In the end…

The Caps have had as much success as anyone against the Bruins lately.  They are 4-1-0 in their last five games against Boston and 6-3-0 since November 2010.  The Bruins are still the Bruins, a team that is largely unchanged in key personnel and style for what seems like the last 20 years.  They are good, know it, and have high aspirations.  The Caps are a team in transition (again), looking to find a comfort level employing new personnel and applying a new philosophy.  They are a work in progress, and progress is what is hoped for after the disappointing result in the opener against Montreal.

Capitals 3 – Bruins 2

A ONE-Point Night -- Game 1: Canadiens 2 - Capitals 1 (OT/Gimmick)

It started so well. The Washington Capitals celebrated their 40th anniversary playing hockey in the NHL by bringing back some of the greatest players in team history. But the start of the party was a lot happier than the end of it as the Montreal Canadiens spoiled the fun with a 2-1 Gimmick win at Verizon Center.

One of the surprises of training camp, Andre Burakovsky, continued to impress when he took a centering pass from Troy Brouwer and one-timed the puck past goalie Dustin Tokarski to give the Caps their first lead of the season in the game’s seventh minute.

The Caps continued pounding pucks at the Montreal net, at one point leading the Canadiens in shots on goal, 14-0. The Canadiens did not record their first shot on goal until there was just 2:24 left in the period and went to the locker room at the first intermission outshot by a 15-2 margin.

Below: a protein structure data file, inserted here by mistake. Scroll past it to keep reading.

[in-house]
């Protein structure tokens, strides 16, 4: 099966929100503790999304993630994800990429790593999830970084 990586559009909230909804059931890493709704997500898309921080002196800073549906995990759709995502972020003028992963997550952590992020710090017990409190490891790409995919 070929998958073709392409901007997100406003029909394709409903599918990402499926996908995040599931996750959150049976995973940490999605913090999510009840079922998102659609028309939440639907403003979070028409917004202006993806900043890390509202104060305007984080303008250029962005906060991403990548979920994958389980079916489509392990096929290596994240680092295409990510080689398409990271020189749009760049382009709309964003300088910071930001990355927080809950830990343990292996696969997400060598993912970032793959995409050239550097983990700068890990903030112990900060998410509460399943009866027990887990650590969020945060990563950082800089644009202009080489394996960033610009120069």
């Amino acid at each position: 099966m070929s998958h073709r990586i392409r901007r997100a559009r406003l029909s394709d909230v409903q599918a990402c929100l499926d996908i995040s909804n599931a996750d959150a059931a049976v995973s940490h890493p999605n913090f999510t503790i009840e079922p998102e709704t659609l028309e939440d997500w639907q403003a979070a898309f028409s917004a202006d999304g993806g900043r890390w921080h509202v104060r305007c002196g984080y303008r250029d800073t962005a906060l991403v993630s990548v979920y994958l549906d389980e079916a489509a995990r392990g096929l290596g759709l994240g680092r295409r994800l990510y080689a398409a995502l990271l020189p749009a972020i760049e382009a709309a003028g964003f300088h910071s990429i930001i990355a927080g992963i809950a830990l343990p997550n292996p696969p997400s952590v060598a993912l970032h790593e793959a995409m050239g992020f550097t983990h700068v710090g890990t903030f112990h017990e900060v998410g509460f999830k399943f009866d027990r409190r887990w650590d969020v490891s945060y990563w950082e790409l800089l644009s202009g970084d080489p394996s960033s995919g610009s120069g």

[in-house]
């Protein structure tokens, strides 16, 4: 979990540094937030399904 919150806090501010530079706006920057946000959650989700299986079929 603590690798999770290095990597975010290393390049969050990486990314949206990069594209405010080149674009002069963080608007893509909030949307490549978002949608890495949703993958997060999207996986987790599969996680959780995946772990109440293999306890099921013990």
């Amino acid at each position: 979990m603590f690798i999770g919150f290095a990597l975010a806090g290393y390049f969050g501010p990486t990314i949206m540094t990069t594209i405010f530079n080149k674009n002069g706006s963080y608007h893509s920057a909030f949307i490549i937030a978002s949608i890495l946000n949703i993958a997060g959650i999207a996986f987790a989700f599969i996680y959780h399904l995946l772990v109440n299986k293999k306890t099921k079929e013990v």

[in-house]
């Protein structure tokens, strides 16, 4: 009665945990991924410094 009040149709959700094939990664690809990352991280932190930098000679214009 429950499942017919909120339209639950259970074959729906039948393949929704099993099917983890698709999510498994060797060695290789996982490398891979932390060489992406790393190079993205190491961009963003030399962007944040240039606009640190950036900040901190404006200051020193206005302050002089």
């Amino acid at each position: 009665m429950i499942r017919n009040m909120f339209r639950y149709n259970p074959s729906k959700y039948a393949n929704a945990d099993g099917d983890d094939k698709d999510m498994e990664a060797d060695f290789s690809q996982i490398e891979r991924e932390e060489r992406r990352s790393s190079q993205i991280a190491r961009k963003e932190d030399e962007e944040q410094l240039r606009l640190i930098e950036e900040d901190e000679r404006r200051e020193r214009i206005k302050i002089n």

The trouble with that kind of domination is that if you don’t capitalize on it with more than a single goal, you often pay for it later. That was the case on this night. The teams played through a scoreless second period with the visitors controlling much of the play, and in the third period, they finally broke through. Tomas Plekanec started the play by picking up a loose puck in the right wing corner and moving it up the wall to Tom Gilbert at the point. As Gilbert sent the puck back down to Alex Galchenyuk, Plekanec continued circling around the faceoff circle, finding an opening to take a pass from Galchenyuk. Hockey being what it is, the Caps then lost a game of inches. Karl Alzner missed blocking Galchenyuk’s pass by inches. Alex Ovechkin missed lifting Plekanec’ stick by inches. And then, Plekanec’ snap shot threaded its way past Nicklas Backstrom and Matt Niskanen by the thinnest of margins, flying just under the bar past goalie Braden Holtby to tie the game with 9:29 left in regulation.

That would do it for the hockey portion of the evening, leaving the decision up to the trick shot competition. Backstrom and Eric Fehr converted for the Caps in the first three rounds, Galchenyuk and David Desharnais for the Canadiens. When Ovechkin and Plekanec came up empty in the fourth round, it was up to the rookie for the Caps, Burakovsky. His attempt was foiled, leaving it up to Brendan Gallagher for Montreal. Gallagher skated in with speed, and the slightest hesitation in firing the puck seemed to freeze Holtby for an instant. It was enough. Gallagher’s shot snuck past Holtby’s glove, and it was Montreal celebrating at game’s end.